Can you file a single patent application for all countries?
Wouldn’t it be great if you could get a single patent to cover all countries? Is there such a thing as a worldwide utility patent? Not exactly. To procure foreign utility patents, however, you can file one international patent application that gives you patent-pending status in most countries. It’s called a PCT application.
Notice I said “patent-pending” and not patented. What a PCT does not give you, however, is a granted international utility patent. A PCT application simply starts the process that can lead to foreign utility patents. Eventually, you will still need to file individual patent applications in your desired foreign countries.
Can you obtain a worldwide utility patent?
Patent rights are geographical in nature. Every country or region will have their own intellectual property office that grants or rejects patent rights that lie within their own borders. For example, a China patent is not enforceable in the US. Likewise, a US patent is not enforceable in China.
In theory, the idea of a worldwide utility patent seems technically feasible. Prior art is worldwide in nature. For example, a Japanese prior art patent can be used to reject a US patent application. The USPTO does not need to ask the Japan Patent Office for permission to use Japanese prior art, and vice versa. Any preexisting publicly available document located anywhere in the world can be used to reject any patent application filed in any country. So if prior art anywhere in the world can be used to reject a patent application in any country, why can’t we have a worldwide utility patent?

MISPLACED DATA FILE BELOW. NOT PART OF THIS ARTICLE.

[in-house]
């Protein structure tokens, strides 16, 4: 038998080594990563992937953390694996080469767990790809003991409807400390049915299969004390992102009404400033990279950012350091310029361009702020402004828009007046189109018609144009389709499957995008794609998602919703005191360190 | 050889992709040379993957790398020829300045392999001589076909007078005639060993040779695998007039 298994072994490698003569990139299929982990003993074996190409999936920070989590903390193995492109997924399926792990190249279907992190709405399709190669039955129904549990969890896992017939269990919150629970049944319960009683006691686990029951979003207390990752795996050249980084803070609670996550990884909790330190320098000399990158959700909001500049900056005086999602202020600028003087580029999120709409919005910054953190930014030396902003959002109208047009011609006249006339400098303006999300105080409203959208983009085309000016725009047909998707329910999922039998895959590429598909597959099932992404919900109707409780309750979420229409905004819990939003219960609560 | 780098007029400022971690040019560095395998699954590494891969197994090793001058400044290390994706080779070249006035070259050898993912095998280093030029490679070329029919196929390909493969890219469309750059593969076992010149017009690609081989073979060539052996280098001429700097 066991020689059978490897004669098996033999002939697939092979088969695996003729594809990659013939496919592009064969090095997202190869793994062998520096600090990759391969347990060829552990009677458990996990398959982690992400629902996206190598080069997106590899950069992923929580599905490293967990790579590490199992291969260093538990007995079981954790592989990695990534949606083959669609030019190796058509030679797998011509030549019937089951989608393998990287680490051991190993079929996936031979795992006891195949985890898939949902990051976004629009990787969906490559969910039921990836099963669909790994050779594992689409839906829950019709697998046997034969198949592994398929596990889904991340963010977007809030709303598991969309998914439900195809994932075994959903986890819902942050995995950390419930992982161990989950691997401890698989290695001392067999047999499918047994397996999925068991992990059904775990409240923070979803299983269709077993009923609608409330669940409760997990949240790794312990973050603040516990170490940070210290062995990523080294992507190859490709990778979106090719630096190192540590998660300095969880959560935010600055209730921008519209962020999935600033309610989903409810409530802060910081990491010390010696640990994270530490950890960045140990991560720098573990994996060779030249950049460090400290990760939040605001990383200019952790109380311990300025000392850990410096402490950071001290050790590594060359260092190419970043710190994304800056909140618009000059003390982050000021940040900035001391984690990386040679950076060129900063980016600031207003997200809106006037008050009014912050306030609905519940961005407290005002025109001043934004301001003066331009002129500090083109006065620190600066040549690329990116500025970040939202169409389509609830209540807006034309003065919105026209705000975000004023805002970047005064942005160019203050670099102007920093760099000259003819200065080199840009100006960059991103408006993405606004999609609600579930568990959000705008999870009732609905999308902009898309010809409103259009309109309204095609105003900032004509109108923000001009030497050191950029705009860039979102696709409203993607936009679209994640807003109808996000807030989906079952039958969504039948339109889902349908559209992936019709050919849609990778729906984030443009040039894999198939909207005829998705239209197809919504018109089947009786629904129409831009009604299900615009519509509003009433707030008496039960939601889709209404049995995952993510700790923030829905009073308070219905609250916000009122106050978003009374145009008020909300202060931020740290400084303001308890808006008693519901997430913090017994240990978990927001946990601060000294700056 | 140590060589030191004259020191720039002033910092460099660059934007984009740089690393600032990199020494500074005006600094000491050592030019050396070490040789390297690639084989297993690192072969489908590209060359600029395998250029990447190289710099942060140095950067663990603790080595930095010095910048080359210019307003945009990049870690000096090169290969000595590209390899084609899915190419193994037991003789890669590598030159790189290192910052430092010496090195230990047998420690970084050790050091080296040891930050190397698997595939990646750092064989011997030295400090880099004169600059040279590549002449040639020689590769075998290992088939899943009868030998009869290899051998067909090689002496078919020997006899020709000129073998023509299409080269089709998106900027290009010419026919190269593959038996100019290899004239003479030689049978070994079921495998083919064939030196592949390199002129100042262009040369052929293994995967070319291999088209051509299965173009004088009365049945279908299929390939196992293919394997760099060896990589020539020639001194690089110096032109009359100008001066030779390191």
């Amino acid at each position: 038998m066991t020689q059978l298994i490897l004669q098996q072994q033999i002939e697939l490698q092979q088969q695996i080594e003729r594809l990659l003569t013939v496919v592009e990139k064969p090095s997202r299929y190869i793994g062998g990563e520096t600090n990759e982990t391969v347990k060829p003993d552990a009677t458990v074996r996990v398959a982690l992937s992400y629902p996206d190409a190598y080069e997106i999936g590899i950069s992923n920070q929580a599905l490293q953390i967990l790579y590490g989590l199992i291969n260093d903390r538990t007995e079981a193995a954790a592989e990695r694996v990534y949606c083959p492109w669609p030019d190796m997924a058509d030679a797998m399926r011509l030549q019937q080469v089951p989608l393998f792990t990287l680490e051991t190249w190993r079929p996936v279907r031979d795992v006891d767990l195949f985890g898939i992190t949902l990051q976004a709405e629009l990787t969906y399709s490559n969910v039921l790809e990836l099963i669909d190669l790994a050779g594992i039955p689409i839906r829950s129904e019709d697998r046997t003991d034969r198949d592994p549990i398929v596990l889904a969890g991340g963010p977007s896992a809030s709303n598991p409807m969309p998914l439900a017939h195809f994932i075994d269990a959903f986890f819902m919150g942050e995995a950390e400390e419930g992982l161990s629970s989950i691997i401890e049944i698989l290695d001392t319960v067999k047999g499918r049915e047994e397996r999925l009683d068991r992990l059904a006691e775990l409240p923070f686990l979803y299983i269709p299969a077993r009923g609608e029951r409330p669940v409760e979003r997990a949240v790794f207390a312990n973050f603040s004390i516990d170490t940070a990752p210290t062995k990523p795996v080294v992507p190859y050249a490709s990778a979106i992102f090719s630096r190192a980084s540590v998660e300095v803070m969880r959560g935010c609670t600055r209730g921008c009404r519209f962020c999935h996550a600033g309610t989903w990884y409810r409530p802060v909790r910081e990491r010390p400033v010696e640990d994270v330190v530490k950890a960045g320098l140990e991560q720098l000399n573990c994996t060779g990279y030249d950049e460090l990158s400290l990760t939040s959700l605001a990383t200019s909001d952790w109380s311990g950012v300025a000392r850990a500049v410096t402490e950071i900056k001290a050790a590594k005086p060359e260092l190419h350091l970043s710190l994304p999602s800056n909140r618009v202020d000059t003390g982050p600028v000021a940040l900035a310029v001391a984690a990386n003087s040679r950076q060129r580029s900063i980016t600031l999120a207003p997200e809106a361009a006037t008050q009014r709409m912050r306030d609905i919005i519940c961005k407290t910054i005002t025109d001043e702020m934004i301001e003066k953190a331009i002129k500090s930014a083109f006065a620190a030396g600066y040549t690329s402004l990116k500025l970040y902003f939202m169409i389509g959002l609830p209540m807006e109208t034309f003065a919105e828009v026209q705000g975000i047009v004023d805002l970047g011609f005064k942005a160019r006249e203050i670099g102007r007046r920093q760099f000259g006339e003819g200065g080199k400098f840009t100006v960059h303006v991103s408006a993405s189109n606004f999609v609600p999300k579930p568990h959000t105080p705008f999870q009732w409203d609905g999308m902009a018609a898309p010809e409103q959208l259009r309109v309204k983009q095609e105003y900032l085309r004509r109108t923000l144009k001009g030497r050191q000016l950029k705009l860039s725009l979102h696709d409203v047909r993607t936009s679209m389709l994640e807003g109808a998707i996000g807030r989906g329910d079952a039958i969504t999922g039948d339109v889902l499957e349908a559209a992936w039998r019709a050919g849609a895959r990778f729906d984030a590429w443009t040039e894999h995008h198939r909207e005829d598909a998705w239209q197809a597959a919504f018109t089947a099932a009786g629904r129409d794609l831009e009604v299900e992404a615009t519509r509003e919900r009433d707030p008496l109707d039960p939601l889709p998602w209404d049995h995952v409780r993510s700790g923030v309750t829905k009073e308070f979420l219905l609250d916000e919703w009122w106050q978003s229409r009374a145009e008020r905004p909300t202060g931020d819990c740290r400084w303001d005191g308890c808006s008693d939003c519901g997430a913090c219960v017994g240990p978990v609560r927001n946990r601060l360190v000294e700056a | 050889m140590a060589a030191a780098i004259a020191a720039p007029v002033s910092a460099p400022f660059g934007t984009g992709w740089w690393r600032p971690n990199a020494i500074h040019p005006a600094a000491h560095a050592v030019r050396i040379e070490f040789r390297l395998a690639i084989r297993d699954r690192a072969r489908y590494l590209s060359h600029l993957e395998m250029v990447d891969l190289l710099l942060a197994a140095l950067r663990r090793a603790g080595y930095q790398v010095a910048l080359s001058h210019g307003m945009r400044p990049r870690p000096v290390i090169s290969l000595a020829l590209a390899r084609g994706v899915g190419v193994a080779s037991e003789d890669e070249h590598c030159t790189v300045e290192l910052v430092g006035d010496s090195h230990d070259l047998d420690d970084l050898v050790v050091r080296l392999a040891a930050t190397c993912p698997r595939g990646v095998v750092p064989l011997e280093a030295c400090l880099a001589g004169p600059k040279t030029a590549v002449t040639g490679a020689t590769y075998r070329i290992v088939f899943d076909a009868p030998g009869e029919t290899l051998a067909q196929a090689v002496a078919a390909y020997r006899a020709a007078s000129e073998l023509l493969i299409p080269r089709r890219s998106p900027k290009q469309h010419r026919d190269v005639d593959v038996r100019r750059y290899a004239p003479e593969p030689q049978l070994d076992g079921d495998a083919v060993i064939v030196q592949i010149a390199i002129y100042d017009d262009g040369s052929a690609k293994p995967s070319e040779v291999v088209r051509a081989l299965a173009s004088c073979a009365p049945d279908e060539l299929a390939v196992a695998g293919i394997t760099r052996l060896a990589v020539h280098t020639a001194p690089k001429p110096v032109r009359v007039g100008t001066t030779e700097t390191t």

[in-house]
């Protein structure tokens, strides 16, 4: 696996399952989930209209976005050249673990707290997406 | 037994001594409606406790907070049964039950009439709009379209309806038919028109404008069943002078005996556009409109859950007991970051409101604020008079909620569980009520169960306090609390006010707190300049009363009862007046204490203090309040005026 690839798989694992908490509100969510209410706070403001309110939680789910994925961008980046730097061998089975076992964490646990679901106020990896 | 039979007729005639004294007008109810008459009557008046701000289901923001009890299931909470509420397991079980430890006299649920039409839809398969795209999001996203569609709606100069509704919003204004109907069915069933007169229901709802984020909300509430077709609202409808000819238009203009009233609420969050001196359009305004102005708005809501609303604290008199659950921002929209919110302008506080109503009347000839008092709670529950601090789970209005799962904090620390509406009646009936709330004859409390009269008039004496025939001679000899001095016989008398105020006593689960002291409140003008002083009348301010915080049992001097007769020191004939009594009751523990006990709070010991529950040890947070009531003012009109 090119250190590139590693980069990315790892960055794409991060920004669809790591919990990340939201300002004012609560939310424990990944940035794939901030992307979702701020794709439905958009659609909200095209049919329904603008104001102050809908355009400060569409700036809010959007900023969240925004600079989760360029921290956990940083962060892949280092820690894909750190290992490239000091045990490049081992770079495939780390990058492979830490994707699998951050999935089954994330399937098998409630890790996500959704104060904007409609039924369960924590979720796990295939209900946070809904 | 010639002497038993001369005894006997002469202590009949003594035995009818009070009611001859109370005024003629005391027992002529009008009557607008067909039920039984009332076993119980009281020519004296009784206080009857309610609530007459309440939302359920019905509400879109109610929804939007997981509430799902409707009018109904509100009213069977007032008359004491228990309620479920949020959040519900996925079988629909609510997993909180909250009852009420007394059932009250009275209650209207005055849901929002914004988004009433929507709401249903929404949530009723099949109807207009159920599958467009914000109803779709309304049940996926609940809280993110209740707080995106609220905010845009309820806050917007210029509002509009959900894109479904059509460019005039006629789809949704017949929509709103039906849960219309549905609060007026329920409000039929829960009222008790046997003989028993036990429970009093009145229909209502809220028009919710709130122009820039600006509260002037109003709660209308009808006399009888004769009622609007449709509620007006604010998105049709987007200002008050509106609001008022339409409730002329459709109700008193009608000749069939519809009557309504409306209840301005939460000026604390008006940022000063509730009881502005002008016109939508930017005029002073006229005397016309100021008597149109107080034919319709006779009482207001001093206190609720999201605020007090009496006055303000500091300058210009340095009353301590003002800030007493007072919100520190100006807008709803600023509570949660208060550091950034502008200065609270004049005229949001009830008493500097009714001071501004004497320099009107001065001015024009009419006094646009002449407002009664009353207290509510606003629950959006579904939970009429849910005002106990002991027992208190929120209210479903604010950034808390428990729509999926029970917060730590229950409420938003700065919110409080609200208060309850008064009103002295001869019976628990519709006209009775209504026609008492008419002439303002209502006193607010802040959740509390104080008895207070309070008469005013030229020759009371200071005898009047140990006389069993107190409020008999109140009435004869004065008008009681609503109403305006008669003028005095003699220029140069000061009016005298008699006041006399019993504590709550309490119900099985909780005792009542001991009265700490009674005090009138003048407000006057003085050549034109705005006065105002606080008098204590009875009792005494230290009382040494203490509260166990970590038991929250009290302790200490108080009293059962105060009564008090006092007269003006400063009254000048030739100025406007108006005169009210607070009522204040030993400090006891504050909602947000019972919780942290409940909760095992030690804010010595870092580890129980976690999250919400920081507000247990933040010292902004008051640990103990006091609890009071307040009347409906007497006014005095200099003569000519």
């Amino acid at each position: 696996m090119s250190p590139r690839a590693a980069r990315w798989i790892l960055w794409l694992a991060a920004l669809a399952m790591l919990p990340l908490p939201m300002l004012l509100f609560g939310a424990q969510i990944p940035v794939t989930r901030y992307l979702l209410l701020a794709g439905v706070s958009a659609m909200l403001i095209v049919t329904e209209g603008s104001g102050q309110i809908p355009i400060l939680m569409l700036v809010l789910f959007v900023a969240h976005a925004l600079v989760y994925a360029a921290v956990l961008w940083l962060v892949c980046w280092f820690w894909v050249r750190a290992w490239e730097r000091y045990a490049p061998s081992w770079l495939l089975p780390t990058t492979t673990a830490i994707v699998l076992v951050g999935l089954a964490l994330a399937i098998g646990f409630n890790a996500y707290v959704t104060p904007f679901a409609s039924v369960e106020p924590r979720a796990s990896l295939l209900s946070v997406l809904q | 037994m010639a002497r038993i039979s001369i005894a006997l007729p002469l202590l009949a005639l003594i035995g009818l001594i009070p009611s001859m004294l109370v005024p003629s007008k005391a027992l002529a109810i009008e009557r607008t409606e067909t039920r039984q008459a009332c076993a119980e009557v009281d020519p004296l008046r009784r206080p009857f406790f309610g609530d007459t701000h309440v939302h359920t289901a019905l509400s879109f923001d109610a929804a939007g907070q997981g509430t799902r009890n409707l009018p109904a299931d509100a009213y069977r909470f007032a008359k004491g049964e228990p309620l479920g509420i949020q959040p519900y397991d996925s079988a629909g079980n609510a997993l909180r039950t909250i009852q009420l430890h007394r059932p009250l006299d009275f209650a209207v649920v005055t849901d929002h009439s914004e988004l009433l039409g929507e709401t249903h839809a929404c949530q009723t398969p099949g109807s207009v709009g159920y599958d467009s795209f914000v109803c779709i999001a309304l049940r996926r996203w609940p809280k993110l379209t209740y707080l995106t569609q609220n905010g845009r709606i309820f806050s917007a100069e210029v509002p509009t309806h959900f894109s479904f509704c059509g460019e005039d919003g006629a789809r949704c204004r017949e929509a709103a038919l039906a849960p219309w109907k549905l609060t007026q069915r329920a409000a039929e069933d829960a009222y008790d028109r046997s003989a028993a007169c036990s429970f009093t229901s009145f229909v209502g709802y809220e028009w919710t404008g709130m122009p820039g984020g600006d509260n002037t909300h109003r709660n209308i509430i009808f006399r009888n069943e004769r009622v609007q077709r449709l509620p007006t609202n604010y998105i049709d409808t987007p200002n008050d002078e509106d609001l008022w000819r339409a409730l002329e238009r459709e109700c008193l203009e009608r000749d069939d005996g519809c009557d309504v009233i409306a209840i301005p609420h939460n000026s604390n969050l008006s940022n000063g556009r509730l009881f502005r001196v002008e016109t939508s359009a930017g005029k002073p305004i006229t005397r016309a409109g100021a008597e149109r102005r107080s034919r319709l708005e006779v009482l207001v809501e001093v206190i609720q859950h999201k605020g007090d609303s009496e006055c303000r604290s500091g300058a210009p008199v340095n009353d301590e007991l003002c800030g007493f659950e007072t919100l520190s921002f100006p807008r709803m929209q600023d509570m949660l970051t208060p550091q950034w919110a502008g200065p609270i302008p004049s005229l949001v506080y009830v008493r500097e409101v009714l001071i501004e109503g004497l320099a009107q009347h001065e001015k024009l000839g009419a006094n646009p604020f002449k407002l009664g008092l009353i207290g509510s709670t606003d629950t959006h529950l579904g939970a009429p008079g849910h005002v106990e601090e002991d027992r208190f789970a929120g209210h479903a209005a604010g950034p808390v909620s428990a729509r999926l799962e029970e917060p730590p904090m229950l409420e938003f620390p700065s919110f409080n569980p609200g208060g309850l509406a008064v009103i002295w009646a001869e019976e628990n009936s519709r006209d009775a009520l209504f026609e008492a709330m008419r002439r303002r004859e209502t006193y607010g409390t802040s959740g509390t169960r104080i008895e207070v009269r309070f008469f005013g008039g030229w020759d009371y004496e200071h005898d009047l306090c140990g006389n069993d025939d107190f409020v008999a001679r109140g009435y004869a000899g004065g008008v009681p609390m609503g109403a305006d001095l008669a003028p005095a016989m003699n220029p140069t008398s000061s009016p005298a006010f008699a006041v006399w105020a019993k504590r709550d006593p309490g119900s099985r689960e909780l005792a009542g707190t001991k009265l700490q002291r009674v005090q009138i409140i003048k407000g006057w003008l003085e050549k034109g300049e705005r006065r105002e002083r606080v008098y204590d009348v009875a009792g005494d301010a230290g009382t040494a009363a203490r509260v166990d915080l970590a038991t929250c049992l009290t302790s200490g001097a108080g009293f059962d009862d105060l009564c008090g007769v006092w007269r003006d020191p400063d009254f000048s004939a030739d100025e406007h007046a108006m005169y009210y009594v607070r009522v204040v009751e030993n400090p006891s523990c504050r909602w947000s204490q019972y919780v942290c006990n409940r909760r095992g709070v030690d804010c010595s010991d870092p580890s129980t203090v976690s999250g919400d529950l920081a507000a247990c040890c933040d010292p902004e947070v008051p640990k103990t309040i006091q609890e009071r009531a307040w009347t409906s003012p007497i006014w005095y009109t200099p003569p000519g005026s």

At the moment, a worldwide utility patent does not exist. In view of this reality, you can still take advantage of an international patent application process that can lead to granted patents.
Why bother filing a PCT if it does not give you a worldwide patent?
So why bother filing a PCT application if it cannot give you a worldwide utility patent? The answer is straightforward: to buy more time. A PCT patent application extends the foreign filing deadline by an additional 18 months. Instead of 12 months from the priority date, a PCT application gives you 30 months to file in foreign countries.
A lot can happen in a year and a half. You can use these additional 18 months to:
- monetize your invention;
- seek funding;
- secure deals with international business partners;
- determine your odds of obtaining foreign patents by getting a sneak peek at relevant prior art that will likely be used to reject your claims.
At the 30-month national phase deadline, you will need to come up with the cash to pay for the individual national stage applications to be filed in your desired foreign countries.
Need to file a single patent application for multiple countries?
Thank you for rating my post!
We want to do better.
Could you tell us what was missing in our post?